Equations of regression
The situation with the period prior to 1964 is even more complicated. Magnitudes of arctic earthquakes for this period of time were determined by various scientists mainly from surface waves. The relation obtained through the use of few mb determinations published by L. R. Sykes (1965) is summarized in Table 8. This is essentially close to mb1(Ms3) relation established for the period of 1964-1969 (Table 7). There is a systematic deviation between them which does not exceed 0.2.
Equations of regression
In conclusion, over the period of 1970-1991, for earthquakes in the range of magnitudes 3.5-6.5, the unification of mb and Ms determinations performed by various agencies may be confidently made from the relation formulas summarized in Table 4. For the complete previous period of instrumental observations only formulas with poor statistical background as presented in Tables 7 and 8 may be offered for review.
Magnitudes of the overwhelming majority of earthquakes in Arctic Canada (95% min.) are determined using the local magnitude scale. Prior to 1968 the Richter scale was used in all determinations. This was originally intended for earthquakes with epicentral distances of up to 600 km (Gutenberg and Richter,1942) and later extrapolated for more distantly spaced events (Gutenberg and Richter,1956). In the first and second instances, the maximum Lg phase of shear and surface waves was used, respectively. For the reason of poorer attenuation of surface waves the values obtained from them turned out to be overestimated, with overestimations sometimes reaching 1 to 1.5 units according to A. Stevens et al. (1973).
Since 1968, apart form Richter¸s, the Nuttli scale has become applicable (1973). This is based on measurements of the amplitude and Lg maximum phase period on short-period Benioff seismographs and intended for the range of epicentral distances of 400 to 3000 km (MN). Therefore at present, the situation with determinations of earthquake magnitudes in Arctic Canada is as follows:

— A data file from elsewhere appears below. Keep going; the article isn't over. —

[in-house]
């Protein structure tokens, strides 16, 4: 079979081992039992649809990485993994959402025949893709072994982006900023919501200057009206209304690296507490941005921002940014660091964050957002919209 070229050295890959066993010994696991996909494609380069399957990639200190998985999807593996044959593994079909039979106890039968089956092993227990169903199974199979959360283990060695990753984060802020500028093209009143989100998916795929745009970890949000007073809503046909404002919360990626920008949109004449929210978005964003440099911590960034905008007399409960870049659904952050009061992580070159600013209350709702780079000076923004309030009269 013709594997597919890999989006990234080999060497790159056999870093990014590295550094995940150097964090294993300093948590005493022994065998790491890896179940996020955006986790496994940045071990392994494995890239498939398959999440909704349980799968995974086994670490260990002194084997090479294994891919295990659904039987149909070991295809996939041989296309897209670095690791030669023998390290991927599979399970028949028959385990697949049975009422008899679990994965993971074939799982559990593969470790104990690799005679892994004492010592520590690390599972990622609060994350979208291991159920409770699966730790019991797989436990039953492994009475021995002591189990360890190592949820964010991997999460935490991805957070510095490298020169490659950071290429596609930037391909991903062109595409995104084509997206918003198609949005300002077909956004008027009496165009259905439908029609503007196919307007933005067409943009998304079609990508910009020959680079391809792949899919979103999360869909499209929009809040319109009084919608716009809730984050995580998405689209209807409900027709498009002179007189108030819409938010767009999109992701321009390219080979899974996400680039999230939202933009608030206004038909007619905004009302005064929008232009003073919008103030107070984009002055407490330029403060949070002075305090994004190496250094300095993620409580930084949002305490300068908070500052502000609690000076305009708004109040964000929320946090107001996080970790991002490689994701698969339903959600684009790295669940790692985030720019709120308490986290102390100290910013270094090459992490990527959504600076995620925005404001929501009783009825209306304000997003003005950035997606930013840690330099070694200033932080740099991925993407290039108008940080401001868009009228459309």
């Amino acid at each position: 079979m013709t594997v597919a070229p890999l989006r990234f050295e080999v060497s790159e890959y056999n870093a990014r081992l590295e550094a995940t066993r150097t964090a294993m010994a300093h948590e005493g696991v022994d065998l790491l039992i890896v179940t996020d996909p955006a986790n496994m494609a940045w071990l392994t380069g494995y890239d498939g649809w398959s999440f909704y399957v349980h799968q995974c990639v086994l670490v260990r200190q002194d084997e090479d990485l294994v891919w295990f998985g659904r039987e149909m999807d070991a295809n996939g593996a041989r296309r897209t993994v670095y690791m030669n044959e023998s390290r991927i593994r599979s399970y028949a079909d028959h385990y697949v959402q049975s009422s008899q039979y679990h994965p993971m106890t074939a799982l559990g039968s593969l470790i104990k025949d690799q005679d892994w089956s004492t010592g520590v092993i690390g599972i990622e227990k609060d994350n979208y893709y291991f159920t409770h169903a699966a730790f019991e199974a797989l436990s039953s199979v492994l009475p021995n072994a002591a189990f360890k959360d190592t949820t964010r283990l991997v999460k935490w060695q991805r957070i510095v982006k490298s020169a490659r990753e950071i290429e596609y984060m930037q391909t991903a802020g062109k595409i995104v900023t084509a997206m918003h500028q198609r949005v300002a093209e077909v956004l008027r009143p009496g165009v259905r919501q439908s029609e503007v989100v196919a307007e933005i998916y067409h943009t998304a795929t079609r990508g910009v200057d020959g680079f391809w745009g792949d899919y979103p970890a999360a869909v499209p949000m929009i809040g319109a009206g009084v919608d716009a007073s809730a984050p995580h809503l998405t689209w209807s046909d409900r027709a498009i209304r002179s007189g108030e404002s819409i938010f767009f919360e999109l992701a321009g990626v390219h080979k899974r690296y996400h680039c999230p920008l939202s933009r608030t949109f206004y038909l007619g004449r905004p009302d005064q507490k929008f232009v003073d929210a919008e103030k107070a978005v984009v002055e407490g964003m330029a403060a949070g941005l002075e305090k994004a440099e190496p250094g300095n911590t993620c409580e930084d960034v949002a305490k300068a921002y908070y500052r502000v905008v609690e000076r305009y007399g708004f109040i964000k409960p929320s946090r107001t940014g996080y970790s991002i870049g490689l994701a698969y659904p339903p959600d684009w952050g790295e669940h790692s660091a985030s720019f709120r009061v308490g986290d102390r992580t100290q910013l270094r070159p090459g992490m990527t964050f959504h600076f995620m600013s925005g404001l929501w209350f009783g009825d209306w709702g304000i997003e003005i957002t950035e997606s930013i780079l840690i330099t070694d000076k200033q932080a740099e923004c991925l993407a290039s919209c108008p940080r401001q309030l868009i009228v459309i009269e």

- MN determinations are performed under three conditions: epicentral distance is over 400 km, Lg period is shorter than 1.3 s, travel paths do not cover a significant part of the oceanic crust where Lg phase is either highly attenuated or absent whatsoever;
- with lack of data beyond the the distance of 400 km, periods shorter than 2 s and the absence on the travel path of significant parts of the oceanic crust, the determinations are made through the Richter scale (ML) using surface waves (Lg phase);
- in oceanic areas, the Beaufort Sea, Baffin Bay and elsewhere with Lg phase missing, the determinations are made through the Richter scale (ML) using shear waves (Sn phase). As soon as the nature of shear waves attenuation is poorly known, these should be regarded as preliminary determinations. If there are mb(ISC) or mb(NEIC) for such earthquakes, then ML is not to be determined.
It is also noteworthy that earthquakes of the Canadian onshore and offshore areas are processed by the Seismological Center in Ottawa, ML (OTT) and MN (OTT) (according to ARS legend, they correspond to ML4 and MN4). Recently they have been supplemented by AEIC (Alaska Earthquake Information Center). Earthquakes of Alaska are processed by the center in Palmer: ML (PMR) (according to ARS, ML7).
The results of the relation formula computation within the magnitude range between 3-3.5 and 6-6.5 are summarized in Table 9.
Equations of regression
It is evident that in general, regardless of statistics which is several times worse than in the General Catalogue, that all determination of local magnitudes of the Arctic Canada are sufficiently reliable for correlation with mb1 and mb2 values. This removes the problem of impossibility to obtain the relation MN versus ML. The relation between for the local determinations and Ms2 though having fairly high correlation coefficients (over 0.8) are based, in our view, on insufficient determinations.
In the Northern Yakutia an interest has aroused towards the computation of regression formulas for different determinations of ISC and MOS magnitudes and values of K energy class which has been conventionally used for the assessment of all local earthquakes through the Rautian¸s palette (1964). Our formulas obtained on the basis of all material available form ARS and characterizing the magnitude range of 3-3.5 to 6-6.5 (K=9 and greater) are presented in Table 10. As it should have been expected, the amount of information is small, though correlation coefficients are sufficiently high. A comparison with K(Ms) relations known for other regions (New catalogue..,1977) shows that this value is close enough to that obtained for Crimean earthquakes: K=1.75 Ms + 4.2 and notably different from those of Chukchi Peninsula: K =1.5 Ms +6.5.